$call
manova(Y ~ rate * additive)

$df
[1] 16

          If this does NOT answer your question, PLEASE do read the posting
guide! (www.R-project.org/posting-guide.html) and send us another post.
  Realize, however, that in r-help as in just about any other aspect of
human existence, people who are more clear about what they want are
generally more successful.

          3.  I used MANOVA on a project 30 years ago.  From that and
subsequent experience, it seem to me that MANOVA is a highly specialized
tool for which the required assumptions are rarely met.  Most people are
much better off making lots of plots to possible models and then
residuals from model fits, etc.  In rare cases, MANOVA doubtless can
find effects that can not be seen in the component univariate analyses.
  However, I have yet to encounter such a case.  If I had time to pursue
a modeling effort beyond simple univeriate analyses, I thing I would
move to "structural equation modeling" (package sem) or "partial least
squares".  "RSiteSearch" can lead you to R capabilities for these.  (See
also "http://finzi.psych.upenn.edu/R/Rhelp02a/archive/29119.html").

          hope this helps.
          spencer graves

Michael wrote:

> Hi all,
>
> I am experimenting the function "manova" in R.
>
> I tried it on a few data sets, but I did not understand the result:
>
> I used "summary(manova_result)"
>
> and "summary(manova_result, test='Wilks')"
>
> and they gave a bunch of numbers...
>
> But I need the Sum-of-Squares of BETWEEN and WITHIN matrices...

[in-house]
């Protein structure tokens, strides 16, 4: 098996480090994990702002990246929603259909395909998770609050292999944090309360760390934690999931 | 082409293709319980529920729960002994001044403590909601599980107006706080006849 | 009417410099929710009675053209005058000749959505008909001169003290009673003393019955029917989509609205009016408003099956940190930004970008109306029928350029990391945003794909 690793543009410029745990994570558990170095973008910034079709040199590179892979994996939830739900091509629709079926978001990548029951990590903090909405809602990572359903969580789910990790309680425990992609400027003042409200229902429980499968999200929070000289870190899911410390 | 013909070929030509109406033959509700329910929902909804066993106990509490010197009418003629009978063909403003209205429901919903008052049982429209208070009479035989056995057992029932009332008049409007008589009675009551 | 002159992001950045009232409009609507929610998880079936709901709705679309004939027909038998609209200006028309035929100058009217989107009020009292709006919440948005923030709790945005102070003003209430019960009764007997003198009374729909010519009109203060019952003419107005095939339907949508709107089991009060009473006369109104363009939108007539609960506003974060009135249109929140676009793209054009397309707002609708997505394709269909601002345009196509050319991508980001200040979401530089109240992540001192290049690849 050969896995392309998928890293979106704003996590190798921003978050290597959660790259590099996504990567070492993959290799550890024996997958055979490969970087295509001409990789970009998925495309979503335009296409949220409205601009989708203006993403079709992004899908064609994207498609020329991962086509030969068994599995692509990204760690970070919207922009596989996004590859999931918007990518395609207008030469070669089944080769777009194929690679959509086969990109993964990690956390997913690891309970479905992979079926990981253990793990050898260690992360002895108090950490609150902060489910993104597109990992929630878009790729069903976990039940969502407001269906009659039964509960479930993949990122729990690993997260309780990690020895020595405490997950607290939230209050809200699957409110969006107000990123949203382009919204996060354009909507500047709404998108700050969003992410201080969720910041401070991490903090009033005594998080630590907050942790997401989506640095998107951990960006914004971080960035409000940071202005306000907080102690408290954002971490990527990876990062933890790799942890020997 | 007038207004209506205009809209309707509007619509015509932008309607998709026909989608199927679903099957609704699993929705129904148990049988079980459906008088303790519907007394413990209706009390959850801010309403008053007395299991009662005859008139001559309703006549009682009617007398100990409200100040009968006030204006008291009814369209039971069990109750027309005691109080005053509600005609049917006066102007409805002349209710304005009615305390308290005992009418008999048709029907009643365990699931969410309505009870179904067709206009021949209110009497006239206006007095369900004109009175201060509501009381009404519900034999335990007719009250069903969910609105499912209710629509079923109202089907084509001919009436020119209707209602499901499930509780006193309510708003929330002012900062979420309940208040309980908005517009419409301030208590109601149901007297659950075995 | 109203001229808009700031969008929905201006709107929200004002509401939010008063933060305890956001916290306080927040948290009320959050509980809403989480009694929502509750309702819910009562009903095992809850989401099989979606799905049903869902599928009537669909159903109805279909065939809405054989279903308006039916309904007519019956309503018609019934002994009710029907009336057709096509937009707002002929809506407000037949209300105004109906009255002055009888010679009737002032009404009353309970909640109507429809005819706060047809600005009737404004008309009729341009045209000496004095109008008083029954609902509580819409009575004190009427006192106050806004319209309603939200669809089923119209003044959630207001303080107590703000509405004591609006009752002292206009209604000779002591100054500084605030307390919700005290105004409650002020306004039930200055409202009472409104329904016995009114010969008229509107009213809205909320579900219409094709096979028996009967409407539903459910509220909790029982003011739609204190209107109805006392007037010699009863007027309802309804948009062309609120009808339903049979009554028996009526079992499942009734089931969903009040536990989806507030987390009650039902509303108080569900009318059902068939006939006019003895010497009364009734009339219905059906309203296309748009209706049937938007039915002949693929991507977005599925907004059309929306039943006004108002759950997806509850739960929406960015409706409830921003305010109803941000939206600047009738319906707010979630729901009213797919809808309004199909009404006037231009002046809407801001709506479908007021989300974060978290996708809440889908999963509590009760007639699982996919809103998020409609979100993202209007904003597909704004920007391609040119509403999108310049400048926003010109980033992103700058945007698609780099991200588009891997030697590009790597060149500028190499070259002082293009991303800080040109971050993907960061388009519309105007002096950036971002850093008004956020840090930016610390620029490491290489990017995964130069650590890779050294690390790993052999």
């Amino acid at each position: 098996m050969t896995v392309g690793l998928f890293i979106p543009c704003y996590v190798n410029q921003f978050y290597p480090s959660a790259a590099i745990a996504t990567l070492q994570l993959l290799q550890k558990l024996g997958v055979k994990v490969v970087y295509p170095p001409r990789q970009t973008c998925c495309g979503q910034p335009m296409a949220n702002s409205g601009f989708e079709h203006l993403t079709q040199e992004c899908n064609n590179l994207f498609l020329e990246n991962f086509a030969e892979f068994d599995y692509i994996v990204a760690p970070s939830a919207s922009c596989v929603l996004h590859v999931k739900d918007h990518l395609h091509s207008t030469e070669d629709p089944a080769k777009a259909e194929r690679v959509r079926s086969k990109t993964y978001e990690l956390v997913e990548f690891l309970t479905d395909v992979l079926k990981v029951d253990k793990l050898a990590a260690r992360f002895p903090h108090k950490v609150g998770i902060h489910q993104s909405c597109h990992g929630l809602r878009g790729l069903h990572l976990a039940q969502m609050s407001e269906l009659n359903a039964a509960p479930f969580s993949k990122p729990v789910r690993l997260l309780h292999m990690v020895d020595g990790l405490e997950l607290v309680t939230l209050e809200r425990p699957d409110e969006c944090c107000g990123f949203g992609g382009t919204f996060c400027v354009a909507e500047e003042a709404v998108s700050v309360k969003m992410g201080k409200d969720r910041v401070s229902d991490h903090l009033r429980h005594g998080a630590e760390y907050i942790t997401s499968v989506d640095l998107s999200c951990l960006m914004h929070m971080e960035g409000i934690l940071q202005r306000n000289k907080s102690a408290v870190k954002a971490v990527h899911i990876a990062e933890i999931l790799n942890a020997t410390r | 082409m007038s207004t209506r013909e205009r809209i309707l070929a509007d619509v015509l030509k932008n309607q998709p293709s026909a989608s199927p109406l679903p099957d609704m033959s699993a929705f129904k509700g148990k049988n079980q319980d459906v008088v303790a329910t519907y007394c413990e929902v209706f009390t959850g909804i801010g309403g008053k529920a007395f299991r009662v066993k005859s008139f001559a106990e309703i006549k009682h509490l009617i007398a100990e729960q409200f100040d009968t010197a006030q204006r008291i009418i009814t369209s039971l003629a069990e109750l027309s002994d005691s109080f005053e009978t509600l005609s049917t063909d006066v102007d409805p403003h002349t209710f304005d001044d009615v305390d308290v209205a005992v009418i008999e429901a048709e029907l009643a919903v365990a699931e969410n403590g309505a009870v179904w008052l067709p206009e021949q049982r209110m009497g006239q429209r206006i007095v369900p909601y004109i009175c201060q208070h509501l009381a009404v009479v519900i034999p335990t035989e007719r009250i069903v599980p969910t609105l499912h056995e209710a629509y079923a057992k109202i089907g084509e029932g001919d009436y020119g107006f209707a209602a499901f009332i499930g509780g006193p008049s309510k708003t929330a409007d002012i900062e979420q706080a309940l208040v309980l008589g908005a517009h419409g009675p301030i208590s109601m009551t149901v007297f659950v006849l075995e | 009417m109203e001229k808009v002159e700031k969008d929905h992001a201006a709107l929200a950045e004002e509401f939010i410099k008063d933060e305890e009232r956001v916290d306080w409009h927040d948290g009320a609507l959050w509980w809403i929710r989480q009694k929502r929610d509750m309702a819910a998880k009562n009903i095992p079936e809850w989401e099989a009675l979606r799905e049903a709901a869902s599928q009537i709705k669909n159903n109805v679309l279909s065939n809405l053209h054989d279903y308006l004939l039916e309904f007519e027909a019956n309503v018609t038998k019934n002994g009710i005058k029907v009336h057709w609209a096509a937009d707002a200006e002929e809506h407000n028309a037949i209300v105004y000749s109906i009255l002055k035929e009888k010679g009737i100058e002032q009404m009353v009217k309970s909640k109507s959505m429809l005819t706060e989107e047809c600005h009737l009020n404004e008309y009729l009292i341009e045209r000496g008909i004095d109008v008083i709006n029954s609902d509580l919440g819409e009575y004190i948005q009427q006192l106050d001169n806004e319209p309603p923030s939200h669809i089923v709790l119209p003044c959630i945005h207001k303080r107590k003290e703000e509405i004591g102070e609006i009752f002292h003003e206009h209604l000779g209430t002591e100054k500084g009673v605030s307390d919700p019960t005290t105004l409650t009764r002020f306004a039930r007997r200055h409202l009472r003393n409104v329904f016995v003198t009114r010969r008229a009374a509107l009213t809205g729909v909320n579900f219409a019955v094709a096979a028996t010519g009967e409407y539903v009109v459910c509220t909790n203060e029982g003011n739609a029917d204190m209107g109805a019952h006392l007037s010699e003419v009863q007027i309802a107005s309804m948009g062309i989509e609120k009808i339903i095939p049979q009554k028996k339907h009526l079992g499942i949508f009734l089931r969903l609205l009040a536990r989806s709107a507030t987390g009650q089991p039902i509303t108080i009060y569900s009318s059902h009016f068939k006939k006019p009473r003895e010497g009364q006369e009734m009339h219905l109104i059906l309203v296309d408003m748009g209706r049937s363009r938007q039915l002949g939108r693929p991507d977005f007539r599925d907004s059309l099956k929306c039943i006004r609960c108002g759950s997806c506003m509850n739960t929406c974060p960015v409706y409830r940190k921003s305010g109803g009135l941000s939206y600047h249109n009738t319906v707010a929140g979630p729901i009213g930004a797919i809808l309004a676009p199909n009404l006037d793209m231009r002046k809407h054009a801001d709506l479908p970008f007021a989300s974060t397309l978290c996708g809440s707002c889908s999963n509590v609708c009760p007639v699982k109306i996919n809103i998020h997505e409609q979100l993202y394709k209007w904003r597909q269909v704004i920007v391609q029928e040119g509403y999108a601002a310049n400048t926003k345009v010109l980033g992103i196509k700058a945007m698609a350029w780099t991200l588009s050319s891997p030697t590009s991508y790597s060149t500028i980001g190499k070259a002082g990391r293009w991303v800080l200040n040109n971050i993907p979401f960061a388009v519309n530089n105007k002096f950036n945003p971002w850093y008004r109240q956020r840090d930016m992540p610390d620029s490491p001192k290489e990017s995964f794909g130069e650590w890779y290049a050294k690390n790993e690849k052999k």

>
> How do I read off from the R's manova results?
>
> Any good example code and results?
>
> Also, I am looking for tutorials/notes on how to compute those BETWEEN and
> WITHIN Sum-of-Squares myself...
>
> I did not find any good discussion about MANOVA on the quite a few books I
> have on my hand currently...
>
> Any books/referecnes/notes/tutorials give clear formulas on how to compute
> the MANOVAs?
>
> Thanks a lot!
>
> [[alternative HTML version deleted]]
>
> ______________________________________________
> [hidden email] mailing list
> https://stat.ethz.ch/mailman/listinfo/r-help
> PLEASE do read the posting guide! http://www.R-project.org/posting-guide.html

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Re: MANOVA: how do I read off within and between Sum-of-Squares info from the manova result?

hadley wickham
>   However, I have yet to encounter such a case.  If I had time to pursue
> a modeling effort beyond simple univeriate analyses, I thing I would
> move to "structural equation modeling" (package sem) or "partial least
> squares".  "RSiteSearch" can lead you to R capabilities for these.  (See
> also "http://finzi.psych.upenn.edu/R/Rhelp02a/archive/29119.html").

Another option is to look at your data in their original high
dimensional space, eg., with the grand tour in GGobi
(http://www.ggobi.org, http://ggobi.org/demos/tour.html).  MANOVA
tests the hypothesis that the means are different (assuming
multivariate normality and a common variance-covariance matrix).  By
looking at your data you can investigate more interesting hypotheses -
are the groups overlapping? is there a linear or non-linear separation
between the groups? are the responses highly correlated?

Hadley